It’s currently conference season in academia and over the past couple of weeks the staff and research students from my research group have participated in a number of events, both in Edinburgh and beyond. Indeed PhD student Alicja Pawluczuk is still on the road this week, flying the flag for the Centre for Social Informatics at the 2017 British HCI Conference, organised by the HCI research groups at the University of Sunderland and Edinburgh Napier University in conjunction with the Interaction Specialist Group of BCS.
The first event that brought us together last month was the 2017 Edinburgh Napier University Research conference. We very much enjoyed participating at this event last year (and winning a few prizes along the way), so were pleased when our submissions for 2017 were all accepted for presentation. We were also grateful that the programme included plenty of time for networking, with others from our School and across the University.
Individuals from the Centre for Social Informatics contributed to four types of session at the conference:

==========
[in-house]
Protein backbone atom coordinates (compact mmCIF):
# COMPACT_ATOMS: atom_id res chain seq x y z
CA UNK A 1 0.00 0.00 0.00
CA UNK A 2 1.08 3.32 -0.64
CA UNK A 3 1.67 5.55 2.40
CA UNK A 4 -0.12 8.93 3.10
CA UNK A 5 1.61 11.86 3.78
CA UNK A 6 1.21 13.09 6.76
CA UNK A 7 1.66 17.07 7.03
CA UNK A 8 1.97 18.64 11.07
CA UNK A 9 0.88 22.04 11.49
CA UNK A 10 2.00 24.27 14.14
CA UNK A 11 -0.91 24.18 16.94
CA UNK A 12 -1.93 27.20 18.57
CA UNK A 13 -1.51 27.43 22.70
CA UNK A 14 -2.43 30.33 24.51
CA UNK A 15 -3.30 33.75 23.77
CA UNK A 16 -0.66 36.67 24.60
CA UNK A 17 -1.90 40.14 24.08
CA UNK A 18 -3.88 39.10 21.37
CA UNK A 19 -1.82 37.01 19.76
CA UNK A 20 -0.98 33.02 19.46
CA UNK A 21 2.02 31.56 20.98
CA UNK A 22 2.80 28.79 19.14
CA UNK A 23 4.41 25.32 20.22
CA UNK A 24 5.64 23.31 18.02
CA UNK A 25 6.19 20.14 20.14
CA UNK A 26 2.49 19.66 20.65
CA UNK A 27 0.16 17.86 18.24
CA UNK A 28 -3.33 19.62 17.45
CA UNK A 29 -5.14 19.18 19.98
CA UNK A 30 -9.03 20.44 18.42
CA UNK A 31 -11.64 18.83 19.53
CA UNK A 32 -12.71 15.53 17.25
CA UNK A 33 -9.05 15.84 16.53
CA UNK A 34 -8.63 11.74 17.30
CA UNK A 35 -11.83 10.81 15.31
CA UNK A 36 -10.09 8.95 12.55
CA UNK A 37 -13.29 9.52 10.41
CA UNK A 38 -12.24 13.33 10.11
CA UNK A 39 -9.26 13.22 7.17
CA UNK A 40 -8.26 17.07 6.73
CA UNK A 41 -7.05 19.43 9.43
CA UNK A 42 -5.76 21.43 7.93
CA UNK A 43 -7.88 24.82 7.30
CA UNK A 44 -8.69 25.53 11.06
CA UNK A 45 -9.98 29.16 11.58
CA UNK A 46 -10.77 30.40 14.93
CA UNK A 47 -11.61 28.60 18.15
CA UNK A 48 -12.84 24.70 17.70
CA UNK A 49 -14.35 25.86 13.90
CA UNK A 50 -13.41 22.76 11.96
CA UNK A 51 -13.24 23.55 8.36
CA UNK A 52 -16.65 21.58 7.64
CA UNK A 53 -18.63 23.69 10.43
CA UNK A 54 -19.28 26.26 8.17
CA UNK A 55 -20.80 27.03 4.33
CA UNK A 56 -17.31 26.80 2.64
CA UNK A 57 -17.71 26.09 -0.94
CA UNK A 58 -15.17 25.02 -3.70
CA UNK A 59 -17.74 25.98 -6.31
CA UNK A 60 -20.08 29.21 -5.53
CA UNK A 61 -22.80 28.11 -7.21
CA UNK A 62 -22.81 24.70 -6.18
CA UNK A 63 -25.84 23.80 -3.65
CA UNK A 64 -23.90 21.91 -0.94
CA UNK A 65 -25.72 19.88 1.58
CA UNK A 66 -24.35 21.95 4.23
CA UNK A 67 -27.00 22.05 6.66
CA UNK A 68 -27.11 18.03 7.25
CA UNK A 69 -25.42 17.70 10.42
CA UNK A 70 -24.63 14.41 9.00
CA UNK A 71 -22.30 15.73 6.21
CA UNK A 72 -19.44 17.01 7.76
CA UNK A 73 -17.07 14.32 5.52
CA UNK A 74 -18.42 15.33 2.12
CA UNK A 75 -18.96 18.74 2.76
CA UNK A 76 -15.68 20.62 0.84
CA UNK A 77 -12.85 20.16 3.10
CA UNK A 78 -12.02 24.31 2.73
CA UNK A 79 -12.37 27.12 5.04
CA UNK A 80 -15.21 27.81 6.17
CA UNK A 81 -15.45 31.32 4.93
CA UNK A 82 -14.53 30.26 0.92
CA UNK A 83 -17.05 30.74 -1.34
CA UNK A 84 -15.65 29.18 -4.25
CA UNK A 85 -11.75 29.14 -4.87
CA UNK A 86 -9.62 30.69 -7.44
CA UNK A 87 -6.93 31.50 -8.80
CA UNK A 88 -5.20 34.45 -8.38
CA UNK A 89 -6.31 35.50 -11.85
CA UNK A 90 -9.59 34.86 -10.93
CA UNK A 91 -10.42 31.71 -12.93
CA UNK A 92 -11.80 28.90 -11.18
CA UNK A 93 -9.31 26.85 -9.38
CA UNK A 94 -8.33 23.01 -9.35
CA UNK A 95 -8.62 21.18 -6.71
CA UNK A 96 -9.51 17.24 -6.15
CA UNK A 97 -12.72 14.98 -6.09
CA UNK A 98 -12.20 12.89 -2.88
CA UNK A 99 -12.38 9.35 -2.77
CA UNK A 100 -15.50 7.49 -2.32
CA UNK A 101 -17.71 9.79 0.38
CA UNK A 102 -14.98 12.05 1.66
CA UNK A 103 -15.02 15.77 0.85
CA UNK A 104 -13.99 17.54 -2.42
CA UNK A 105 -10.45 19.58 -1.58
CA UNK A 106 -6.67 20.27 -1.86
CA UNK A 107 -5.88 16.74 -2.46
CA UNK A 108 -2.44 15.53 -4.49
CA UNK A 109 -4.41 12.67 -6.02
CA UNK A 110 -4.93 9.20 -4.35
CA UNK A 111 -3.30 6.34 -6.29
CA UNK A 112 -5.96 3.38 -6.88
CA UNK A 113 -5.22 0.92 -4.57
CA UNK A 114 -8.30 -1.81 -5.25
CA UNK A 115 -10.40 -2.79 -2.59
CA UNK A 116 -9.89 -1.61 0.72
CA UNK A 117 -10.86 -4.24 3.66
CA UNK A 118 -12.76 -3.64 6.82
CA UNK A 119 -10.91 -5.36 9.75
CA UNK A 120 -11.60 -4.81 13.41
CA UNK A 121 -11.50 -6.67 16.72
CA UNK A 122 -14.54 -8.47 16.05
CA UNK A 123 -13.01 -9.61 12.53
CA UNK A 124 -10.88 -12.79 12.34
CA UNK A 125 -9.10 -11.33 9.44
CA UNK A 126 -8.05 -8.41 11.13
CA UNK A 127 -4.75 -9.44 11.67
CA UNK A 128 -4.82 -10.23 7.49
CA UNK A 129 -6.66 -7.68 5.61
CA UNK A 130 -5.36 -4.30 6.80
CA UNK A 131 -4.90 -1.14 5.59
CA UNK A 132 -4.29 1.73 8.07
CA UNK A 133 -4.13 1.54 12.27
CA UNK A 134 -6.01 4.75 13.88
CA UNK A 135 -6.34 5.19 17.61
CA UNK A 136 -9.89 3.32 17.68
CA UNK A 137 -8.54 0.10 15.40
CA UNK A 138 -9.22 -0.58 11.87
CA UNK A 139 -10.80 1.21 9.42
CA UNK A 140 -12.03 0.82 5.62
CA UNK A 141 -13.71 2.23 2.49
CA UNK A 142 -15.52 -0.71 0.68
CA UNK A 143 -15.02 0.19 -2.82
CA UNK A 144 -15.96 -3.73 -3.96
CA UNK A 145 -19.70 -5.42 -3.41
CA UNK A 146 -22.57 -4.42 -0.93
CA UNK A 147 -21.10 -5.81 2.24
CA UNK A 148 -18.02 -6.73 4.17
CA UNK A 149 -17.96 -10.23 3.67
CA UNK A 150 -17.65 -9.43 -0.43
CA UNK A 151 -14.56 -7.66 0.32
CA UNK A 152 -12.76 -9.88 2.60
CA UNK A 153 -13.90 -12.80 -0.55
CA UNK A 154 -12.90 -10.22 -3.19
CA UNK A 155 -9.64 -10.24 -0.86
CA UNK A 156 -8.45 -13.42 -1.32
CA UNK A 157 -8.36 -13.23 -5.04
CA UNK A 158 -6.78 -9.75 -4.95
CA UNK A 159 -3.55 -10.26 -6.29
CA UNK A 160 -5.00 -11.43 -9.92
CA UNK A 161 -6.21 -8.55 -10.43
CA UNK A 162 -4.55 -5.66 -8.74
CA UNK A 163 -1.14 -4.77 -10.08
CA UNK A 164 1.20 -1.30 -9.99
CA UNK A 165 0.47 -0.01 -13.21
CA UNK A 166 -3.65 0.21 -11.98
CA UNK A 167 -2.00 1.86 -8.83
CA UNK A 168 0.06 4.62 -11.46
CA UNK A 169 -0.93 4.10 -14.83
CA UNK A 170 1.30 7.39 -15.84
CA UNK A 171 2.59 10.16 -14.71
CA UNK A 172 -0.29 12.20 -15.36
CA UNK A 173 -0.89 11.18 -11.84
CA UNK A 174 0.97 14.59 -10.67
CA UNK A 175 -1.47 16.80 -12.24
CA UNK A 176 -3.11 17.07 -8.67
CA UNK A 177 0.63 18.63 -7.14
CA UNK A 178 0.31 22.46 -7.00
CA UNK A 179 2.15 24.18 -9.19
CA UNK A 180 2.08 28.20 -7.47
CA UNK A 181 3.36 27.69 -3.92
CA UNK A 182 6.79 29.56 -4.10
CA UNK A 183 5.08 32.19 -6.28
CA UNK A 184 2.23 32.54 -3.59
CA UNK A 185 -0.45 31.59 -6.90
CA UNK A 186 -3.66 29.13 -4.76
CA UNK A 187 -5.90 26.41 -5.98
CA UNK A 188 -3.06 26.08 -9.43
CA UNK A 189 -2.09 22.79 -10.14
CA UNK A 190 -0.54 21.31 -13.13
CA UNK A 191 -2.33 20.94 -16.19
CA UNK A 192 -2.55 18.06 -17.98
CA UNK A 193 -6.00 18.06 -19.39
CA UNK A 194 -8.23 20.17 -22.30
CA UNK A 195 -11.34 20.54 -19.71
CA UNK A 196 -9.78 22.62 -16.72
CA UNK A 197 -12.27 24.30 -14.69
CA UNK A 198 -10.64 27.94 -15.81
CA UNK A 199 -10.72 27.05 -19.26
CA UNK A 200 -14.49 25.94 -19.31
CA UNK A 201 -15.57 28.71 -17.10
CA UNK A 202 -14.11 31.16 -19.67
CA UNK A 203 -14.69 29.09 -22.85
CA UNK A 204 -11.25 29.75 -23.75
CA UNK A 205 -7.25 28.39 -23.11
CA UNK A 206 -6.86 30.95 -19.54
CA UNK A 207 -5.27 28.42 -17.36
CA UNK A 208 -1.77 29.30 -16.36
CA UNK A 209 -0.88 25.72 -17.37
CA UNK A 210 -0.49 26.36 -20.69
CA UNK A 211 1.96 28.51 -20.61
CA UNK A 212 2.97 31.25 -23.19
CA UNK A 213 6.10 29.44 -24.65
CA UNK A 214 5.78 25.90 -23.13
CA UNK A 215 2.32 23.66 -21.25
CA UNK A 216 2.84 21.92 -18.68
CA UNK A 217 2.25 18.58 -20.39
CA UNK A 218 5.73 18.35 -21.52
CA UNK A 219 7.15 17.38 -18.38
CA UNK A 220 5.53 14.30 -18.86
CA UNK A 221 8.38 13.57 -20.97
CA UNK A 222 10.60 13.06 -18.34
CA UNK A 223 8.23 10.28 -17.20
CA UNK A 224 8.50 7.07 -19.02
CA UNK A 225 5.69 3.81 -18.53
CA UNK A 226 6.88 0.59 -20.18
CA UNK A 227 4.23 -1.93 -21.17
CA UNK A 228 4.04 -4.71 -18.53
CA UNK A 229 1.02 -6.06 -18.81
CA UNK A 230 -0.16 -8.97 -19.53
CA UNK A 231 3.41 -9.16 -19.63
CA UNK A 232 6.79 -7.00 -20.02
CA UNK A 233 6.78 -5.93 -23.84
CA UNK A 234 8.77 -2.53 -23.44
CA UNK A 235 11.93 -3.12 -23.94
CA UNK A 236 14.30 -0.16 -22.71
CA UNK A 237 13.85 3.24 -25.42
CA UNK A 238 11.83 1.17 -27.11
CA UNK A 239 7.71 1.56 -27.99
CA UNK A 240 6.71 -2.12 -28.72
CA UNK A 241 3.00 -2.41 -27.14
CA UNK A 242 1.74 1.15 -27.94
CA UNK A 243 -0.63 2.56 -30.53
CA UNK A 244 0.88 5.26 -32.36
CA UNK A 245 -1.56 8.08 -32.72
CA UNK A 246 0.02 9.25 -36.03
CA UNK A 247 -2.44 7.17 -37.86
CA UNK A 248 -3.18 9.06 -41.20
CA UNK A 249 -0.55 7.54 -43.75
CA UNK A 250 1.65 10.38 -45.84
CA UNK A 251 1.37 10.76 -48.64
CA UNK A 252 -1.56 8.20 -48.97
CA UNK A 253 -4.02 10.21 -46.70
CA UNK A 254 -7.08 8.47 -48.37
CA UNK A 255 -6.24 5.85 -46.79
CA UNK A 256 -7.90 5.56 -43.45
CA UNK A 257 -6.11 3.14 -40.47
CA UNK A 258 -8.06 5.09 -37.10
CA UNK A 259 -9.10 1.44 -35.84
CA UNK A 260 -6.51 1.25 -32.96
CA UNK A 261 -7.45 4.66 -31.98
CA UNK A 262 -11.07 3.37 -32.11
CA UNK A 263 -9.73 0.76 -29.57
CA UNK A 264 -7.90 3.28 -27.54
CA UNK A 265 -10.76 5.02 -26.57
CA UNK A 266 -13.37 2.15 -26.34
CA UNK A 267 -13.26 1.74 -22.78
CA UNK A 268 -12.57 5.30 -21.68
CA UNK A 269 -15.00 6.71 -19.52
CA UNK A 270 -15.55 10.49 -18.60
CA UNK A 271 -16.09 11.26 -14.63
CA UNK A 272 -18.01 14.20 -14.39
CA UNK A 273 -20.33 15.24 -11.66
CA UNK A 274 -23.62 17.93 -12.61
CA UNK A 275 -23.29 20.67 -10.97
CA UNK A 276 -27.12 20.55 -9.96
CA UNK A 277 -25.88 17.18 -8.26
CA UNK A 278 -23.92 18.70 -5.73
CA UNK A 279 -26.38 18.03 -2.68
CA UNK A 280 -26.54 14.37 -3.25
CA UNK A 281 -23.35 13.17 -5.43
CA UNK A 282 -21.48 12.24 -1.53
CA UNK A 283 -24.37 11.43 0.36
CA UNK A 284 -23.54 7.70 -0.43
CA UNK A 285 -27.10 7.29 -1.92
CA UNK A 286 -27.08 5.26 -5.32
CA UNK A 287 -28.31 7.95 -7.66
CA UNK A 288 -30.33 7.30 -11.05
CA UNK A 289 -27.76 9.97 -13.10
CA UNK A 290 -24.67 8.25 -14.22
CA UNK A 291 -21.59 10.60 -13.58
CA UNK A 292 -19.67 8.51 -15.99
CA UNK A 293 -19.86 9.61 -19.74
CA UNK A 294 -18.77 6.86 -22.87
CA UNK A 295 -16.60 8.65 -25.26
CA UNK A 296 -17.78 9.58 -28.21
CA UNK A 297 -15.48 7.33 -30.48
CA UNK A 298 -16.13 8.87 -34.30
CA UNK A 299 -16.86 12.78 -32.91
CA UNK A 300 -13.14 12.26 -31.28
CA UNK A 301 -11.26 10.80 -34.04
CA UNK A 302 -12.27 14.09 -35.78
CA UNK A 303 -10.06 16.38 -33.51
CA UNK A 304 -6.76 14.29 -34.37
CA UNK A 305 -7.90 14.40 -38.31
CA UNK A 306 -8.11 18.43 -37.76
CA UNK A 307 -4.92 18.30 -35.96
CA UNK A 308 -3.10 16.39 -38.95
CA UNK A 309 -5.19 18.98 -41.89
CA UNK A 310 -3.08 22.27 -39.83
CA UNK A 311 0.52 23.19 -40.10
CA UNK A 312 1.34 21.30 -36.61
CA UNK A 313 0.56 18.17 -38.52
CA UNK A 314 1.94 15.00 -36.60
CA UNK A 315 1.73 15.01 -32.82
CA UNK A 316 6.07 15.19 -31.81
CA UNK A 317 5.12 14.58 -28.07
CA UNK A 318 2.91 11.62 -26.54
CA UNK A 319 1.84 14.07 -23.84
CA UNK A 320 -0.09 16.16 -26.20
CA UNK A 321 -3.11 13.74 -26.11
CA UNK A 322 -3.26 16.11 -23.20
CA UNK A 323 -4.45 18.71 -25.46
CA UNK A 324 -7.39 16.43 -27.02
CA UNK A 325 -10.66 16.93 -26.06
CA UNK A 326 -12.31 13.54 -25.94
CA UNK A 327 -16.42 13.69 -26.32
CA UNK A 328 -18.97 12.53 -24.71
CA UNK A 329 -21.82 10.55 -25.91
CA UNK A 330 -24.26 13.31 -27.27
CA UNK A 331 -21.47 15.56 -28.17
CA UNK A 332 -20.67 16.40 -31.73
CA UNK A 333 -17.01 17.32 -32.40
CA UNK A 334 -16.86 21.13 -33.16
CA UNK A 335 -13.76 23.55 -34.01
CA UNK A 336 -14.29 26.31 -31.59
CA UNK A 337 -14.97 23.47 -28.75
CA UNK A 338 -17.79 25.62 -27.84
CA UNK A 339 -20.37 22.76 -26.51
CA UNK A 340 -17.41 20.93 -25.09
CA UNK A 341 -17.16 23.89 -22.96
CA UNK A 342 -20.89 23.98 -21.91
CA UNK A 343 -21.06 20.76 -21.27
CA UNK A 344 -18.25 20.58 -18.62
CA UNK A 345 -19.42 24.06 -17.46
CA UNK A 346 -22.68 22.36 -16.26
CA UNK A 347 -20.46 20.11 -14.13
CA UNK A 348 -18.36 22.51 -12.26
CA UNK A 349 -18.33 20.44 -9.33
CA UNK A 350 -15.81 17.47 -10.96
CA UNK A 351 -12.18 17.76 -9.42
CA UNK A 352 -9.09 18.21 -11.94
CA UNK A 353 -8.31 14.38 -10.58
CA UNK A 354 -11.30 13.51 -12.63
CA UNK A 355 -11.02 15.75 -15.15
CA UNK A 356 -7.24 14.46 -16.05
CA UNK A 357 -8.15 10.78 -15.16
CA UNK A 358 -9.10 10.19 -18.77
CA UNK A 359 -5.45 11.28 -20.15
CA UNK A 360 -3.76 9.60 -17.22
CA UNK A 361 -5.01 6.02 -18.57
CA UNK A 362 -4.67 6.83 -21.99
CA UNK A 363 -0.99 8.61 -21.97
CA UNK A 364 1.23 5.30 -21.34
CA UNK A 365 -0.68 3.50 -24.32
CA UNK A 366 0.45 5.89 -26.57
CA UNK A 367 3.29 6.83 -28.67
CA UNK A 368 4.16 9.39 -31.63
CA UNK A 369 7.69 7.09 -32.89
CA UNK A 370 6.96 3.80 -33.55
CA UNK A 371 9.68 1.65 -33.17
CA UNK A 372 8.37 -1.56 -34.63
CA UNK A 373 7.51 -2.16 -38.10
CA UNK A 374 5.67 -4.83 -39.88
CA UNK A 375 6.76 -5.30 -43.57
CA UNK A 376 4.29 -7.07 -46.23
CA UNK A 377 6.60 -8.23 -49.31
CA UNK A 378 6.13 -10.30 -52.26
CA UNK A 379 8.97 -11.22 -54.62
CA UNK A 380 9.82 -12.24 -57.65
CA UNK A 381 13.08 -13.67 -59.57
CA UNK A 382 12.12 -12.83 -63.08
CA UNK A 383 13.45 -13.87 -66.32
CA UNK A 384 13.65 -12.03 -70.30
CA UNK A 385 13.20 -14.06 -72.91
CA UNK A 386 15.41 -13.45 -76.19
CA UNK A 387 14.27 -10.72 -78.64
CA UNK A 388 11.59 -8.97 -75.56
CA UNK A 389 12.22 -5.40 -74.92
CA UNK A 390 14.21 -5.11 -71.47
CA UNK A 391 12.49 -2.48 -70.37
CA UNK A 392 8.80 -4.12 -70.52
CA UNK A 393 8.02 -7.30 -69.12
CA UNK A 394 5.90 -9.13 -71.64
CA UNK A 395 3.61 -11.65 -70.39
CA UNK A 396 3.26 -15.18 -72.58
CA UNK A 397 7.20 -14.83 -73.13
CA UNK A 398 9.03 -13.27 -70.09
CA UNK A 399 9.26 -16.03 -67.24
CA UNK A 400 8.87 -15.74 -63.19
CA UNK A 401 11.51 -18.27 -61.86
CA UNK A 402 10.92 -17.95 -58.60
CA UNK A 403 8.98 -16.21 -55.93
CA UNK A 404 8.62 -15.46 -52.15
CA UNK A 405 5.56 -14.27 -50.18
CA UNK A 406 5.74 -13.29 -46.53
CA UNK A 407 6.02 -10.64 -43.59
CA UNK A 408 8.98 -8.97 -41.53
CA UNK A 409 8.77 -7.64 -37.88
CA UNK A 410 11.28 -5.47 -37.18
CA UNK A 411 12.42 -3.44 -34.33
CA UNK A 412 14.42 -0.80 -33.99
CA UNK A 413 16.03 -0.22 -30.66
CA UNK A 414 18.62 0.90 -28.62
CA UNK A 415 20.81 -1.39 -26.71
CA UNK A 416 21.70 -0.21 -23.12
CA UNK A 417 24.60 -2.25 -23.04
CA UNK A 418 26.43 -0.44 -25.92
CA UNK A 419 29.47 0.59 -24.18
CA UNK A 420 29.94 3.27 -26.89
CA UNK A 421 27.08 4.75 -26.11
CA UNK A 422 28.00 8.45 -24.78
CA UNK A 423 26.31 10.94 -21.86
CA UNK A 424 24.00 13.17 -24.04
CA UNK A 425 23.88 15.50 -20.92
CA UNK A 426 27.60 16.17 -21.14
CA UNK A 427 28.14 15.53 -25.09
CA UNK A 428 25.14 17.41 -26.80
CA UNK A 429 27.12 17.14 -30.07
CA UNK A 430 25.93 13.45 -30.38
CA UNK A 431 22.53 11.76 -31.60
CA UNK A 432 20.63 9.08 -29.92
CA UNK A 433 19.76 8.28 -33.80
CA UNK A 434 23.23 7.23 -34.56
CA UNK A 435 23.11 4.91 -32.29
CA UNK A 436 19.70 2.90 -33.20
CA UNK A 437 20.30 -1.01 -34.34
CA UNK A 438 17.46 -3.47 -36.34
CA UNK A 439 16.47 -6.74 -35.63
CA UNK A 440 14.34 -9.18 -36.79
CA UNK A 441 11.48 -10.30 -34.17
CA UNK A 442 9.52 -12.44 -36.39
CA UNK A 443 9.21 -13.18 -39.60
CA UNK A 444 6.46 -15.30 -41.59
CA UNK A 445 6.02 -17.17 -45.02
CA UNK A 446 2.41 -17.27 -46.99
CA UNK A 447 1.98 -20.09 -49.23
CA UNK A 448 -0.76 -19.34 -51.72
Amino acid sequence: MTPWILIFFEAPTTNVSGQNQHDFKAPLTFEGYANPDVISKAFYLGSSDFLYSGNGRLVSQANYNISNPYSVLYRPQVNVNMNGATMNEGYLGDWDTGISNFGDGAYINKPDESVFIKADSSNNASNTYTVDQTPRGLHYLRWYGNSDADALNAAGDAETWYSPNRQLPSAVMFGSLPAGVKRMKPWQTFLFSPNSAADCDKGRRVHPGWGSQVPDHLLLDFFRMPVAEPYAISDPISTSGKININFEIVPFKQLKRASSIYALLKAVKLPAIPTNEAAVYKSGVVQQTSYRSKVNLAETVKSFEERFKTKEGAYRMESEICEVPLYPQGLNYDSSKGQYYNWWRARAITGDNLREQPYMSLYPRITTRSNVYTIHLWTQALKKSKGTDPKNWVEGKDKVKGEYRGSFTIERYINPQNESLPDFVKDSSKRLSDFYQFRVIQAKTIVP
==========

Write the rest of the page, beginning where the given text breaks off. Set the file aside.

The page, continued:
- Laura Muir spoke about eye movement tracking research in the staff presentation session. Gemma Webster also gave a presentation in this session in which she outlined her project Portraits of care. Our colleague Ella Taylor-Smith was a presenter in this session too – on the theme of survey-fatigued students. (Abstracts these presentations and all the others in this session are available from the conference web site.)
- We made five presentations during the poster session: (1) Brian Detlor – Digital storytelling and city cultural organizations; (2) Lyndsey Jenkins – Factor influencing innovation across Europe: analysis of the Community Innovation Survey; (3) Alicja Pawluczuk – Young people as co-creators of digital culture: measuring the social impact; (4) Todd Richter – Getting unstuck: information problem solving in high school STEM students and evidence of metacognitive knowledge; (5) Frances Ryan – Building identities online.
- Alicja Pawluczuk also took part in the afternoon’s 3 Minute Thesis competition, a described in a recent post on her blog My PhD Adventures.
- At the end of the day Bruce Ryan and I hosted displays on staff research within the group in the Research Showcase session.
At the end of the showcase the names of the winners of the University research prizes were announced. Although members of my group did not pick up any this year – it was our turn in 2016 😉 – we were delighted that four went to our colleagues in the School of Computing:
- Cedric Perret for the best poster
- Neil Urquhart for the best contribution to the Information Society research theme
- Emma Hart for the best contribution to the Sustainable Communities research theme
- Bill Buchanan for the best contribution to knowledge exchange